However I find that to be ok because it is fun to listen to people who I could only ever dream of being able to play like. The songs are pretty good and you know your going to get loads of widdly widdly guitar and keyboard mixed with complex drums and bass lines that are just phenomenal. However, other than some a few funky sounds on the keyboard there is nothing really new hear on the album. The same formula is used as with the past three albums at least. lots of heavy riffs and then some intricate widdling. Labrie uses a few affects on his voice in a few places and his performance is a highlight as he no longer is doing the high pitched yaaah of yesteryear and is going for a more gruff style. The songs are good but I just wish they would try some acoustic guitar or a different bass sound or maybe have a really bass driven song, or add some really different keyboard sounds, try a new way of playing in at least one song and maybe focus on the music a bit more instead of just trying to be the most technical band on the planet, because honestly guys heard it before it doesn't impress anymore. That said it is still a good album. Breaking All Illusions, is a good example of the sorts of things they should try. Simpler guitar playing with some orchestral keyboard and then some programmed drums and funky guitar effects, that is in the right direction but we just need more guys and change the guitar tone for a while.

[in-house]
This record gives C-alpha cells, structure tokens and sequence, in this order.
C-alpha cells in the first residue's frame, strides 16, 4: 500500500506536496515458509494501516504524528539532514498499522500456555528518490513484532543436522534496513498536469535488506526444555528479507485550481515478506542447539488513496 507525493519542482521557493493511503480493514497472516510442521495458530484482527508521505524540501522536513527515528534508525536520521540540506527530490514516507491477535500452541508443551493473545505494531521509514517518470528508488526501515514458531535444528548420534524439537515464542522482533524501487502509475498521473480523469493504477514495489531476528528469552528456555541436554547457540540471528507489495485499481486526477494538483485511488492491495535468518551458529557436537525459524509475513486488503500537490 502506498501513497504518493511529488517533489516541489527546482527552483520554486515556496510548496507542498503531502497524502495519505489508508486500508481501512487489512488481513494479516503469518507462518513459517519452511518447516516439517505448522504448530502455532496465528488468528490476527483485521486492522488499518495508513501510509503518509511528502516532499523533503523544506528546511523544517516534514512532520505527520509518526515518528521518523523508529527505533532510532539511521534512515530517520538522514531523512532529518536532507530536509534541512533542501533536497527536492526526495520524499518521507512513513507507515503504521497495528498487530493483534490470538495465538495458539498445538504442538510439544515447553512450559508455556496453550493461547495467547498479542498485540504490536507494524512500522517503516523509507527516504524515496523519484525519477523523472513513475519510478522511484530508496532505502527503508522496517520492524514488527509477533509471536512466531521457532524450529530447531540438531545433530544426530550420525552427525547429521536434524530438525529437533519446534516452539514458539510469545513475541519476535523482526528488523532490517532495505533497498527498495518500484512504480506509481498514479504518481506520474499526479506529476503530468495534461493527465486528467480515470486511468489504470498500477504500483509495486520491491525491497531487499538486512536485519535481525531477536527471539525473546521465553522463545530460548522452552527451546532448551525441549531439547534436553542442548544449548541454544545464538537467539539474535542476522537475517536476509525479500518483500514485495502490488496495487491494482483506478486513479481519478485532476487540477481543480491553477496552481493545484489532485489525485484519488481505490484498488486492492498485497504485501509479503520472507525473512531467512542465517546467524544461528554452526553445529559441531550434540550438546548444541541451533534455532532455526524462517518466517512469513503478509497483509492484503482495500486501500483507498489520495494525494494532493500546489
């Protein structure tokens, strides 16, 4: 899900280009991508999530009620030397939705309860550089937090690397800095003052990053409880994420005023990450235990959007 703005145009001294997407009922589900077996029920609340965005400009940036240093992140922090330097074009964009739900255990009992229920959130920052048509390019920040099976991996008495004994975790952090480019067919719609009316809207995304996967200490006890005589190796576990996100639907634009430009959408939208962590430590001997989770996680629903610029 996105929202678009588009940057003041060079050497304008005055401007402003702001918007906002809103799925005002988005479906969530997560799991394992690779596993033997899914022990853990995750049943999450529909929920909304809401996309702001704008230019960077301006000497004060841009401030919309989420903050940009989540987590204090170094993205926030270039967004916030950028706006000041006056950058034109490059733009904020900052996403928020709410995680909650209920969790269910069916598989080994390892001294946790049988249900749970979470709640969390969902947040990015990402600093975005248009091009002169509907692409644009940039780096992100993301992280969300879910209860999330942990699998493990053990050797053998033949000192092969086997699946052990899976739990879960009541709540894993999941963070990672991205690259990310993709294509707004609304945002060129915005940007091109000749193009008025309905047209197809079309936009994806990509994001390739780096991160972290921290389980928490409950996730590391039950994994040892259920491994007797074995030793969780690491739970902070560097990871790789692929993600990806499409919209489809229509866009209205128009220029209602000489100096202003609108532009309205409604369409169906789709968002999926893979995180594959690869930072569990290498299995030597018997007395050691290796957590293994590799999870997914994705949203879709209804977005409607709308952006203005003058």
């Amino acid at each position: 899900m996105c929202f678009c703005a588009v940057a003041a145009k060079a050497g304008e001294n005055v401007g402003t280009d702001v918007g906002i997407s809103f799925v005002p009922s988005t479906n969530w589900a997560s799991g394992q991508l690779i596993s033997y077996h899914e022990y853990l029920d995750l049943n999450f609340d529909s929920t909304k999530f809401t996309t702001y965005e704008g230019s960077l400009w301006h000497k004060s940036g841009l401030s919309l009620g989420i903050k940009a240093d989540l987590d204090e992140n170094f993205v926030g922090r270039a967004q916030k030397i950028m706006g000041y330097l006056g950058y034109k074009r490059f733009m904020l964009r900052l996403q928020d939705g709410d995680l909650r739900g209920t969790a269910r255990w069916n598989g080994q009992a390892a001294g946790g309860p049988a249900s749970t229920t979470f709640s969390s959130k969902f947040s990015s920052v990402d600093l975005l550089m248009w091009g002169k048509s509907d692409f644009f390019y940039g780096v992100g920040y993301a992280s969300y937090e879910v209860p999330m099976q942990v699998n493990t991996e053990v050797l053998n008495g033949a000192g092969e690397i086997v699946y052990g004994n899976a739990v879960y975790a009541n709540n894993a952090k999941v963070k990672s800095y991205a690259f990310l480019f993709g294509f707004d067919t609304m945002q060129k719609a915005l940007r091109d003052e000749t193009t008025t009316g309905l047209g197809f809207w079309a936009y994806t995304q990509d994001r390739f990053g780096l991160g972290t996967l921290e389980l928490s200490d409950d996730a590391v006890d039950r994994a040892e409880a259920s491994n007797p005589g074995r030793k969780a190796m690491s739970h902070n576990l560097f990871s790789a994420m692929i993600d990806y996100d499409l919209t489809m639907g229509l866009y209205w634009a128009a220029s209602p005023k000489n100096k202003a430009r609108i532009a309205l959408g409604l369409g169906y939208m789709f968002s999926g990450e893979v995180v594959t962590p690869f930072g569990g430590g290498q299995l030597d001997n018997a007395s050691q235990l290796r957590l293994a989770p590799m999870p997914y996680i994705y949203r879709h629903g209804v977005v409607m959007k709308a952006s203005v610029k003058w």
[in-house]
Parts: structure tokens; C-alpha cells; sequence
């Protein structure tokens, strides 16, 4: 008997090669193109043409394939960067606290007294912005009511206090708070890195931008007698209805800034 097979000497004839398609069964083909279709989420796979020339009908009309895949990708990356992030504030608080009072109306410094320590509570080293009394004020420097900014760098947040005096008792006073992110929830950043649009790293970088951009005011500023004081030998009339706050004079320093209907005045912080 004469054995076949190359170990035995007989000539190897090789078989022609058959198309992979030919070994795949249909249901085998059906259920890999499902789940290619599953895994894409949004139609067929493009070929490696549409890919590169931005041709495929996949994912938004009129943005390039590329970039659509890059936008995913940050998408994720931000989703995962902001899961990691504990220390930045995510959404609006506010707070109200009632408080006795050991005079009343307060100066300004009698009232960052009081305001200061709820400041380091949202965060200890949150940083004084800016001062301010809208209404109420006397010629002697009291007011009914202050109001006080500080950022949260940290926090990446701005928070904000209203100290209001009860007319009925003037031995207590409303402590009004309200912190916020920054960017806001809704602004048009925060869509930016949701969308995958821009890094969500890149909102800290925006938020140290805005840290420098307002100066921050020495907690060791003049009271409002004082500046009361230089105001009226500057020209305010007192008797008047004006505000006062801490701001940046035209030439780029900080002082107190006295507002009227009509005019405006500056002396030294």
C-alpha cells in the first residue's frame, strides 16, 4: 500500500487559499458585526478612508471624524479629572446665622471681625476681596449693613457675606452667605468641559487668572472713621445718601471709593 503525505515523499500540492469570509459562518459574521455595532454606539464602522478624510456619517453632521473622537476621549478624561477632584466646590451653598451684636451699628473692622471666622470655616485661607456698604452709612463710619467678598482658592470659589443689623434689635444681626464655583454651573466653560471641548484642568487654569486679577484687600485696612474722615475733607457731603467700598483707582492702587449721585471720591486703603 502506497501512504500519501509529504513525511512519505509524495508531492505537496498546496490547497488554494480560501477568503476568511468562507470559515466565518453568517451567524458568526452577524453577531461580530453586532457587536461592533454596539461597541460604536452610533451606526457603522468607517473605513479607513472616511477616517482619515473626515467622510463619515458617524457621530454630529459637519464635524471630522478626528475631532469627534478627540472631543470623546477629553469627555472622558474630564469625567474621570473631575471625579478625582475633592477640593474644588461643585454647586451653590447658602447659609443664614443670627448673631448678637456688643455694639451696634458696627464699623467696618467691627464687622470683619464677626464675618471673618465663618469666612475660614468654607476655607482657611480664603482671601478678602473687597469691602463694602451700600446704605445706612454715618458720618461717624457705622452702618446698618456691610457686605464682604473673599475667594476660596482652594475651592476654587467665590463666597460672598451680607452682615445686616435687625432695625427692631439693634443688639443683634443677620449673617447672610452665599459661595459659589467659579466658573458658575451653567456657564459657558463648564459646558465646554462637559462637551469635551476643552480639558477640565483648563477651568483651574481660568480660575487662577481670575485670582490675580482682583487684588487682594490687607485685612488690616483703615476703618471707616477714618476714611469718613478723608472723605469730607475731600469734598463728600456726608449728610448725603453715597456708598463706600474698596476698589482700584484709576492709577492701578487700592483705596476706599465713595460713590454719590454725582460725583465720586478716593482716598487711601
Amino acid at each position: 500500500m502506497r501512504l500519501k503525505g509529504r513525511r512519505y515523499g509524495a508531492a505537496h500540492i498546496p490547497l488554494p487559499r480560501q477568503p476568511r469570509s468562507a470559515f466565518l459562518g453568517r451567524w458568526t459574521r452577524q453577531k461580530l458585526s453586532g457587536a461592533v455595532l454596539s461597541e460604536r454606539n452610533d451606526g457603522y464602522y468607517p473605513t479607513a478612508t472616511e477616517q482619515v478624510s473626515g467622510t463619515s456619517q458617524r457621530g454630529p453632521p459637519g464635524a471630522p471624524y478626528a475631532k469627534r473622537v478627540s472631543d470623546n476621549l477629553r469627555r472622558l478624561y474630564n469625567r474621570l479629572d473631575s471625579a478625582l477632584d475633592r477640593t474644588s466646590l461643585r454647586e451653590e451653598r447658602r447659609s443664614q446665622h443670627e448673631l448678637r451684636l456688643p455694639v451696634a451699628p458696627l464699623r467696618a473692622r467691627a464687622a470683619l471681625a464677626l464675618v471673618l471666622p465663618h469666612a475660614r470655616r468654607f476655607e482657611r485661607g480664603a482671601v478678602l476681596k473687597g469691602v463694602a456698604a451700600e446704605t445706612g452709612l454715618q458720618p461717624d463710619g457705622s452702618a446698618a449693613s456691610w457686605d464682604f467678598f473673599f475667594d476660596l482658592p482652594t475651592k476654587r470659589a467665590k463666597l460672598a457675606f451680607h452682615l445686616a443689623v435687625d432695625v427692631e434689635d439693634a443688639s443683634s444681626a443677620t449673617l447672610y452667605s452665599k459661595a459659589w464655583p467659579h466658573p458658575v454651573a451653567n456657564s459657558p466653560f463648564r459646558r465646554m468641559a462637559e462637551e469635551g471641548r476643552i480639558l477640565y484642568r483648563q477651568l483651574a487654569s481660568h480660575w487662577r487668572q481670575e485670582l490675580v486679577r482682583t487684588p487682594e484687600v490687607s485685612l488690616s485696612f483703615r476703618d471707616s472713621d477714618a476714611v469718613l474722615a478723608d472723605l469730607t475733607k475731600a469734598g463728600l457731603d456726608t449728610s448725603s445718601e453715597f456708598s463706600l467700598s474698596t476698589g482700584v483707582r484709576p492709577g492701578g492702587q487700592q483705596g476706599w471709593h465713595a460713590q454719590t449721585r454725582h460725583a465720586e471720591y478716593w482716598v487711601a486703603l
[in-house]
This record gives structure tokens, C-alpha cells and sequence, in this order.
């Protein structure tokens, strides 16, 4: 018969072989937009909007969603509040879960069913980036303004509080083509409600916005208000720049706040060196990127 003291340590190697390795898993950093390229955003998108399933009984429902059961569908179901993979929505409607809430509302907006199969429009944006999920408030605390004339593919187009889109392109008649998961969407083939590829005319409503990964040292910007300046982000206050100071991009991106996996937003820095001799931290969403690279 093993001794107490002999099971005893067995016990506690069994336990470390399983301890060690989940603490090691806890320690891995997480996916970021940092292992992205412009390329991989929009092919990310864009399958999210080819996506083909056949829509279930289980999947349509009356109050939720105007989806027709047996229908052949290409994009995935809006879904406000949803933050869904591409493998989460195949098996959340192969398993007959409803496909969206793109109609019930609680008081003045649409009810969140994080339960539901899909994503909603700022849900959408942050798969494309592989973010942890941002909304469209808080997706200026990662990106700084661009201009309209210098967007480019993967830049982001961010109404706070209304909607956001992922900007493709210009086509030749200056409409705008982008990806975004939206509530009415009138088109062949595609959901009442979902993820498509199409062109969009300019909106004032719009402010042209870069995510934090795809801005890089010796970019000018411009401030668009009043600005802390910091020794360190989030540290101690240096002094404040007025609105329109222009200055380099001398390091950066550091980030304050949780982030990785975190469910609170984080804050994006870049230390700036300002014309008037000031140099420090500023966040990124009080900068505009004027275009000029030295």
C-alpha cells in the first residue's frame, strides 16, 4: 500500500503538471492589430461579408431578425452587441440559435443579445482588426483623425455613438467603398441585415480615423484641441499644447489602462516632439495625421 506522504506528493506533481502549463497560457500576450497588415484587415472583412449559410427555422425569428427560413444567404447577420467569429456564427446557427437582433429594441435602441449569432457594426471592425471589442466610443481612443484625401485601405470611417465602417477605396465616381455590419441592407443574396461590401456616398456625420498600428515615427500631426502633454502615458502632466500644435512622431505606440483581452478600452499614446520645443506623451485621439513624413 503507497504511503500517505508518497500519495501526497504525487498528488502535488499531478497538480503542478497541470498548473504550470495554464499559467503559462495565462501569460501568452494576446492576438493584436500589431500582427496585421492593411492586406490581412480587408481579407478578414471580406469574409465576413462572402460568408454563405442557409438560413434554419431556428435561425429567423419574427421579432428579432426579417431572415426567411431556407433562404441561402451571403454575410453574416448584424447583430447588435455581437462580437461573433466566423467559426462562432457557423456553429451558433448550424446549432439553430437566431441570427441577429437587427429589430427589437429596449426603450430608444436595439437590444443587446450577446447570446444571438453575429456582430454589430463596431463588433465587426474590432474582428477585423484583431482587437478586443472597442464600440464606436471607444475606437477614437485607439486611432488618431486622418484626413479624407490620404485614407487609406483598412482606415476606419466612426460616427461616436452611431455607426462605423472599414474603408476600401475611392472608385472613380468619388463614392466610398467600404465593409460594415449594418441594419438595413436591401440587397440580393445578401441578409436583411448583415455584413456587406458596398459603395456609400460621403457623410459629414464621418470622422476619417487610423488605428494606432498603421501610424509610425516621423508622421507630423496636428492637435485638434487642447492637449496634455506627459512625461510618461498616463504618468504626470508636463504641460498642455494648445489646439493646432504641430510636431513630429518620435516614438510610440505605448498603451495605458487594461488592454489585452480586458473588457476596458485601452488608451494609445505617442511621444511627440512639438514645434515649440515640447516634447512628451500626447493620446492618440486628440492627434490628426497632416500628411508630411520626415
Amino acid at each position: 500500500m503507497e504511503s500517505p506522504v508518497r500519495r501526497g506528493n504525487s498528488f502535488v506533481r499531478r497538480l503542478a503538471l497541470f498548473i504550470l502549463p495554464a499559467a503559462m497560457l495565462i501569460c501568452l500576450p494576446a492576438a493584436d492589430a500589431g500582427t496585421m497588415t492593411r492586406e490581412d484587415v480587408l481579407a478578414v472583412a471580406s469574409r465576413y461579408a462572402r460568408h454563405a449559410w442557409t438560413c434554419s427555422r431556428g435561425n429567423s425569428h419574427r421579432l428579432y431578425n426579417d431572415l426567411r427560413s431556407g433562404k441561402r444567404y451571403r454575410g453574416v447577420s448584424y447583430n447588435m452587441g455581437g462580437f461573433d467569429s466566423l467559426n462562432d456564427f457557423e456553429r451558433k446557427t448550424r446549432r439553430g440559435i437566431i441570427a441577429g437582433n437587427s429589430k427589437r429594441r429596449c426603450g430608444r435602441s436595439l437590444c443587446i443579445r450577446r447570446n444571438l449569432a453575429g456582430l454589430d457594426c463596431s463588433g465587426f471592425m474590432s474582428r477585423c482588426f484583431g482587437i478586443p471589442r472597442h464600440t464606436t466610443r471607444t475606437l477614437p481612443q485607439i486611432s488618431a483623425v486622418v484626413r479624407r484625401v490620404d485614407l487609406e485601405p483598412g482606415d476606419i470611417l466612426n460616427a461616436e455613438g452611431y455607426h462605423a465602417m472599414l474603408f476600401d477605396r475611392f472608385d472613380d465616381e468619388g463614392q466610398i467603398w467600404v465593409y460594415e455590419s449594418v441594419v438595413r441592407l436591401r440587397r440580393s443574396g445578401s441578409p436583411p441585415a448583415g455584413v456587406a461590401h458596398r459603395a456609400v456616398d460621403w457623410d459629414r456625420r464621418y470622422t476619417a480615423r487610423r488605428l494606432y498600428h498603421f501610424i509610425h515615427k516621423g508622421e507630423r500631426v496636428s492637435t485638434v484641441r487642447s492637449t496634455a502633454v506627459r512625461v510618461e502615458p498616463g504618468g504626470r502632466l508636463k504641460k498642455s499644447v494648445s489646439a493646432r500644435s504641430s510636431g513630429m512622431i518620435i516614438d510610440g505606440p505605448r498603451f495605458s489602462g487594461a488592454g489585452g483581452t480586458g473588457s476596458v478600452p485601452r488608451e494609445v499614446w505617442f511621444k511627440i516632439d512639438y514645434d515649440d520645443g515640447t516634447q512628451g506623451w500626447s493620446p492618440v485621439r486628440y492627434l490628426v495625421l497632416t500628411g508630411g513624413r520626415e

All in all good but not great the next album needs to be great for the band to stay on top of the throne
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1 of 1 people found the following review helpful
5.0 out of 5 stars Astonishing DT new opus., 14 Sept. 2011
A similar situation with DT happened with Yes recently. One of their key members, most notably; Jon Anderson who was absent from their latest effort "Fly from here" layered over a flaming debate in comparisons to their previous material and the relative comfortability of their new comer vocalist David Benoit, and so the occurrence there shares a striking resemblance with recent events in DT world. A dramatic turn of events is the clearest thing yet in many years that all things are fine and well this year after the high profile exit of drummer MP last year. I wasn't the only one over the last few years wondering what was happening to the structure and songwriting compositions of latest compilements. Systematic Chaos and Black clouds didn't and still don't really click fully with me in terms of what I expected from the band even though both still had some great songs. This invigoration is just what I hoped for.